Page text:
Read a teaching scene about courage.
An unidentified Soviet writer sends an unsolicited manuscript to British publisher Barley Blair containing startling evidence that the Russian defense system is inefficient and in shambles. British intelligence intercepts the book and with CIA cooperation convinces Blair to visit the U.S.S.R. to determine the identity of the author and to discern the value of what he has written. Is it true or is it just another piece of disinformation being fed to the West?
Blair, a witty, boozy intellectual, has a soft spot in his heart for the down-to-earth values of the Russian people. He immediately is attracted to Katya, a single parent who works for a Soviet publisher and is the writer's go-between. When Blair finally meets the scientist, he recognizes him as Dante, a high-ranking physicist he met at a writer's conference. He is impressed with his courage in putting the cause of world peace ahead of nationalism.
The Russia House is a stirring screen interpretation of John le Carré's 1989 novel. It boasts a sophisticated screenplay by Tom Stoppard and dazzling shots of Leningrad and Moscow by cinematographer Ian Baker. This classy film is perfectly cast even down to minor characters. Sean Connery gives one of the best performances of his long career as Blair, a man who is ambushed by love in the midst of his difficult mission for British and American spymasters. Michelle Pfeiffer is enchanting as Katya, the kind of woman who could inspire Blair's vow "You are my only country now." Klaus Maria Brandauer is appropriately idealistic as the Russian scientist, James Fox exudes earnestness as the British agent who runs Blair's operation from London, Ken Russell plays an eccentric English Sovietologist, and Roy Scheider is sinister as a CIA official.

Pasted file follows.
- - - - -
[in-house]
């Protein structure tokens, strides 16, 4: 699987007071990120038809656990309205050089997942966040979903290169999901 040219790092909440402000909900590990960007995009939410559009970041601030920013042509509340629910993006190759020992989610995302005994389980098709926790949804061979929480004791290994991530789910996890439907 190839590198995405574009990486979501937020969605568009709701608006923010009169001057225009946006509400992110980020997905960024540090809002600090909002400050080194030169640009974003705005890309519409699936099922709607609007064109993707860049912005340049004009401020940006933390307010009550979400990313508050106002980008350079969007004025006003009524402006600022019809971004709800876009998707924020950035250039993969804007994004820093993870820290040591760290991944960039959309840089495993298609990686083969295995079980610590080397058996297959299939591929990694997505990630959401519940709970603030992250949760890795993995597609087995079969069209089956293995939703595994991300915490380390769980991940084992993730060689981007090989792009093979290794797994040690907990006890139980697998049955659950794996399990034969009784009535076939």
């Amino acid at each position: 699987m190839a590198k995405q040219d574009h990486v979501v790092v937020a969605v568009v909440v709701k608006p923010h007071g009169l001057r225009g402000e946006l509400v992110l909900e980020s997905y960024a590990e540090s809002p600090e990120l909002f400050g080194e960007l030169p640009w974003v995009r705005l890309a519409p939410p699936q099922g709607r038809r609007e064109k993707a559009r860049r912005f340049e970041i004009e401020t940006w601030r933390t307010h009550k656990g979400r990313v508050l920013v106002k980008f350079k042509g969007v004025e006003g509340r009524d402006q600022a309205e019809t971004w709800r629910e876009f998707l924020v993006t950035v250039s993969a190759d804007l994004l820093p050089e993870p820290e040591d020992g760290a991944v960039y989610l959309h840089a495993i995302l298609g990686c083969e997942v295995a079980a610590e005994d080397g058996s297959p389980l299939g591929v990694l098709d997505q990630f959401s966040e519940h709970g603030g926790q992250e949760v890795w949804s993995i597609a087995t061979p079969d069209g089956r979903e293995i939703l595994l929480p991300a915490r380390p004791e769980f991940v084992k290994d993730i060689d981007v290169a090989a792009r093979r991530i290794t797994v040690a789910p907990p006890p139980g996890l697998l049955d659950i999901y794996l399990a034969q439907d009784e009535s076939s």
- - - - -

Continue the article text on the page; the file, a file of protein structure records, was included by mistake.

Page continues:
Director Fred Schepisi brings to the screen John le Carré's melancholy awareness of the ambiguity of human deeds, the duplicity and absurdity of international espionage, and a merciless perception of post-Cold War politics. In the end, the love between Blair and Katya is the most dangerous element in the scenario since it transcends all ideologies and is totally unpredictable. Those who have read The Russia House will see that this dimension of the story works better on the screen than in the book.